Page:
Four Fundamentals of Lease Management

Redline and sign. Aside from lease expirations, that’s about all the attention most commercial leases receive before making their way to the filing cabinet. If that’s the case, your company is losing money…guaranteed!

Whether you’re leasing space for a restaurant, a piece of ground for an ATM or a silo to store grain, you must know your lease inside and out. Fully understanding the four fundamentals of lease management will help you:

  1. Track critical dates and deadlines – Missing critical dates and deadlines in a lease can literally make or break your business. Imagine missing a renewal option and having to move away from a prime location, or not keeping up with the deadline for early lease termination if sales fall below projections. Keeping up with all the moving parts isn’t easy, but it is necessary.
  2. Redeploy valuable resources – Most companies don’t realize how much time is wasted when leases are not properly abstracted into an easily searchable software platform. In fact, lease administrators can spend hours, if not days, every month manually searching for information that is buried in convoluted lease language. And for companies with more than a handful of locations, Excel simply won’t cut it. With the right software, accessing lease information is instantaneous, freeing personnel to focus on other duties that cannot be automated.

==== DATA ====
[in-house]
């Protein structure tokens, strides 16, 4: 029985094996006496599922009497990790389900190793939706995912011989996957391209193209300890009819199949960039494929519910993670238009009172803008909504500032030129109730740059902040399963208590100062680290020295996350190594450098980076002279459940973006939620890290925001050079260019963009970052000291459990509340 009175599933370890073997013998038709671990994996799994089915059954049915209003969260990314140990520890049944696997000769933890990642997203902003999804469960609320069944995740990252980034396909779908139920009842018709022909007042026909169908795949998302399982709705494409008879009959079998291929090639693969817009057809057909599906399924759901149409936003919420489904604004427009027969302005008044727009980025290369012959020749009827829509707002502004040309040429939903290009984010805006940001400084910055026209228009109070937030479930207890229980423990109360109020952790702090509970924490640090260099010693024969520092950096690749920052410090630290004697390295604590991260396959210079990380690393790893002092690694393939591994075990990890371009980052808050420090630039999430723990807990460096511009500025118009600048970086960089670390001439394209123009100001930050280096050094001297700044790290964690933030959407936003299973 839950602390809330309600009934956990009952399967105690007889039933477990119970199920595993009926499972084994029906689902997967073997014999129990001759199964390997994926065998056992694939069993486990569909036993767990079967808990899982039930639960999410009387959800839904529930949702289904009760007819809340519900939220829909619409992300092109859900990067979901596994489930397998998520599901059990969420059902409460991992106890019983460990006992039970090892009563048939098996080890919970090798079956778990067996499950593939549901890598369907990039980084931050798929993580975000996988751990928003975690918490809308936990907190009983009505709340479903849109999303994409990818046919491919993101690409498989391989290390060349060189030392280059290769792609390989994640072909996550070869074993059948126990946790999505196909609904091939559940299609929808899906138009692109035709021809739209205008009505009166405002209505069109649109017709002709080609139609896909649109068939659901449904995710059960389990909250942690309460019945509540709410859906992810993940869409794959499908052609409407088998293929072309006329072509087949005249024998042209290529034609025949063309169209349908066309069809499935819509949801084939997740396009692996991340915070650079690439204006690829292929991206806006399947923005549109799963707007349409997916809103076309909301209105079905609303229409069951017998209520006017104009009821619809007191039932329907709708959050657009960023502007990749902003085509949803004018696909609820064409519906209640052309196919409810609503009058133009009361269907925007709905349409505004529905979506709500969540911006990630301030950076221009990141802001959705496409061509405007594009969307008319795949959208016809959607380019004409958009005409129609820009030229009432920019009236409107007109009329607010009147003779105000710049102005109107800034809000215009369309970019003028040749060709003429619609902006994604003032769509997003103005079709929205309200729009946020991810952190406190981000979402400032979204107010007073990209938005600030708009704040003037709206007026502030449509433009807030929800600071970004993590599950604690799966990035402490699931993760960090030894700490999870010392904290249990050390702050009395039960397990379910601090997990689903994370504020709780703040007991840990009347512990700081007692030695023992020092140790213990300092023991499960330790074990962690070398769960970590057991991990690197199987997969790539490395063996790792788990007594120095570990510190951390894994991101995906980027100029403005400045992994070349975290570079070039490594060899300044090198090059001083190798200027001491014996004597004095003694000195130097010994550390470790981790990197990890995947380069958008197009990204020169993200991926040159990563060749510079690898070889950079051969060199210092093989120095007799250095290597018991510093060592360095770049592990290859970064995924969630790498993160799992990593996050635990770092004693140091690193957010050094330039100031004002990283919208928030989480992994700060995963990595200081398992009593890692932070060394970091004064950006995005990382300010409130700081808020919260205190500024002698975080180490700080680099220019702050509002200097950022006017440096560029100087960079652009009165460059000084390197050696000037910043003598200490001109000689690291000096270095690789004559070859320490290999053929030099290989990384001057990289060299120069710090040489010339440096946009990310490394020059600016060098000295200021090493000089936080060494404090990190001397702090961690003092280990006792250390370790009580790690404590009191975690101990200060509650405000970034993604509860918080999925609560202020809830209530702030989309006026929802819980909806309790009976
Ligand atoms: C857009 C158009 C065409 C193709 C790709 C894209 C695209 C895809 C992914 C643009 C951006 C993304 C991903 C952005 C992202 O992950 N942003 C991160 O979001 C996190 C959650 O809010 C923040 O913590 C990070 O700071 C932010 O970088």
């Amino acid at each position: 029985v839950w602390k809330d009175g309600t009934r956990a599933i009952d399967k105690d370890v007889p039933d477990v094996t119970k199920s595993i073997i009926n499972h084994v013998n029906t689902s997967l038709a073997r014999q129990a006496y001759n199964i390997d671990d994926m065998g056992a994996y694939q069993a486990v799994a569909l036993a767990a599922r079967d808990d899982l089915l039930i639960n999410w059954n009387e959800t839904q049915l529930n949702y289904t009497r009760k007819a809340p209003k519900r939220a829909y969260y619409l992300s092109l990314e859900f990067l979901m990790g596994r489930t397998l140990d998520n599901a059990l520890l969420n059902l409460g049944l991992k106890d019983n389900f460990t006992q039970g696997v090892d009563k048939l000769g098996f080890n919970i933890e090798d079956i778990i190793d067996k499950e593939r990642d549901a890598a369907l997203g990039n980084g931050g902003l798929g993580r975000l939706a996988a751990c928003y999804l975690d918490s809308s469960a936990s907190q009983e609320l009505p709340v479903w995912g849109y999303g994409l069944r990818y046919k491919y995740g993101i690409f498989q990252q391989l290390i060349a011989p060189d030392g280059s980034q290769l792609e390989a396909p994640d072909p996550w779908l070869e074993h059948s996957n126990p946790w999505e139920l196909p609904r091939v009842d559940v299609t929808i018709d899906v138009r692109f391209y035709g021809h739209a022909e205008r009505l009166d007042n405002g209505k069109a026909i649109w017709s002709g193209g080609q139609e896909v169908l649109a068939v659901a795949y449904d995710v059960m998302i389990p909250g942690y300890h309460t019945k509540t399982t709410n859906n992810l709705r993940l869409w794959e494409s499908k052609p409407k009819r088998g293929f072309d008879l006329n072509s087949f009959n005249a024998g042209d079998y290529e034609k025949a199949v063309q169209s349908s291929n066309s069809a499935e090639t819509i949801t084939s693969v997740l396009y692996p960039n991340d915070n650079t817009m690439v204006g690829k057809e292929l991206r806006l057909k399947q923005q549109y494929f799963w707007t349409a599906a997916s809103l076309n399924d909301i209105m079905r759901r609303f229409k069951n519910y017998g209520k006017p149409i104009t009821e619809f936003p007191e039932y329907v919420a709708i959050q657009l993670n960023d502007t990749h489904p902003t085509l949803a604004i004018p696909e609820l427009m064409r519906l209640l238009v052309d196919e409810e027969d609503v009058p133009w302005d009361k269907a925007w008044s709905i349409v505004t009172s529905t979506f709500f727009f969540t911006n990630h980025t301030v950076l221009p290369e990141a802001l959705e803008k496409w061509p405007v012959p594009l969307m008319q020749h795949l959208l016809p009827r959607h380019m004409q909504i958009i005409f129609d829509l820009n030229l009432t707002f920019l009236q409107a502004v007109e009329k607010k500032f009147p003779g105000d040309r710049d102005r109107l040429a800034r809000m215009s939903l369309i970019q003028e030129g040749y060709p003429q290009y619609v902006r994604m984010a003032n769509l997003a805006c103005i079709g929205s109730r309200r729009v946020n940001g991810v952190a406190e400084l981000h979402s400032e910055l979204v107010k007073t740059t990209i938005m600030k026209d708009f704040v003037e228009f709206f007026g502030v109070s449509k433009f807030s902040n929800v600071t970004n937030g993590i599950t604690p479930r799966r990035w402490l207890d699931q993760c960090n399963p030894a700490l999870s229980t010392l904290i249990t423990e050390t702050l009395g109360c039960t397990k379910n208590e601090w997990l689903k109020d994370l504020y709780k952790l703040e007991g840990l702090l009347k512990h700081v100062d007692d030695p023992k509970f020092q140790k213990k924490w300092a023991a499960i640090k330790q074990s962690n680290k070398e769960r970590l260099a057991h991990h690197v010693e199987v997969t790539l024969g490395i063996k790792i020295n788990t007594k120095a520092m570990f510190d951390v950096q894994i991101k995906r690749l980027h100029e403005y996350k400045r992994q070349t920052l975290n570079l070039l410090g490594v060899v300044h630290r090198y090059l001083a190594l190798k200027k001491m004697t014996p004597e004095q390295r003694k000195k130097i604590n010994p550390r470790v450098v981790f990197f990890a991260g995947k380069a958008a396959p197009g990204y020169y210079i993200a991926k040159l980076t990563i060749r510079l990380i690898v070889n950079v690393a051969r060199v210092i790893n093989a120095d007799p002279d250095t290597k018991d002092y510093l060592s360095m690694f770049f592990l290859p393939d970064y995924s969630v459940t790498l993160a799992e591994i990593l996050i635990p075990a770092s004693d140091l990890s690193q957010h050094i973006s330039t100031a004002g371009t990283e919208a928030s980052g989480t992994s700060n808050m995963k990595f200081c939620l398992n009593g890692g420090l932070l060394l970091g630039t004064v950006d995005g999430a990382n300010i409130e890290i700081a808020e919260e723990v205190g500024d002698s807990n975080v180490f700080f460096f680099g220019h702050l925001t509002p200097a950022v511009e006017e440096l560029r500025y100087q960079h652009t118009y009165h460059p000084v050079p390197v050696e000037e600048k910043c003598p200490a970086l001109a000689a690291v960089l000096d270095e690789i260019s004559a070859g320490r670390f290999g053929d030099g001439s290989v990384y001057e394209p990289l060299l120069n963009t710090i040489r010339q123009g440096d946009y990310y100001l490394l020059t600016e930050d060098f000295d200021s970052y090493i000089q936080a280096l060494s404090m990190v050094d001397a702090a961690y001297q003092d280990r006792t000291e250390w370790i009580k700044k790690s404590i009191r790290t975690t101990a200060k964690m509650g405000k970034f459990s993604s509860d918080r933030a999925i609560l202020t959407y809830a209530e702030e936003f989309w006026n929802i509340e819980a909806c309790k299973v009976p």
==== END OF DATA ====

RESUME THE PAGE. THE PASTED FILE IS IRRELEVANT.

3. Make data-driven decisions – When lease information is tracked in the appropriate manner, occupancy costs (rent, percentage rent, CAM, taxes, insurance, utilities, maintenance and repair, etc.) can be benchmarked. At that point, it’s easier to compare locations in the portfolio using measures like cost per square foot and the total occupancy cost-to-sales ratio. This will greatly enhance decision-making about whether to renew a lease, renegotiate the terms of an option period or relocate the business.
  4. Boost the bottom line – For companies with multiple locations, occupancy cost is most likely your second greatest business expense. People generally perceive this as a fixed cost, with no room for savings. However, when costs are consistently tracked and managed, savings can range from 4 to 20 percent. Sales increases also occur when landlords are held accountable for their lease obligations, from non-compete clauses preventing similar businesses from operating nearby to fulfilling common area maintenance agreements that help create positive customer experiences.

If you have a commercial lease, you have two decisions. Throw that signed copy in a drawer, pulling it out during periodic fire drills when you miss a deadline or important option. Or, you can treat it as a living, breathing document that contains critical information for doing business. After all, your lease portfolio is a significant expense that requires proactive management.

Interested in learning more about how Property Works can help with your lease management needs? Check out our 2-minute video and contact Karla Finnegan at 678.704.4516. You also can schedule a call or demo online at your convenience.

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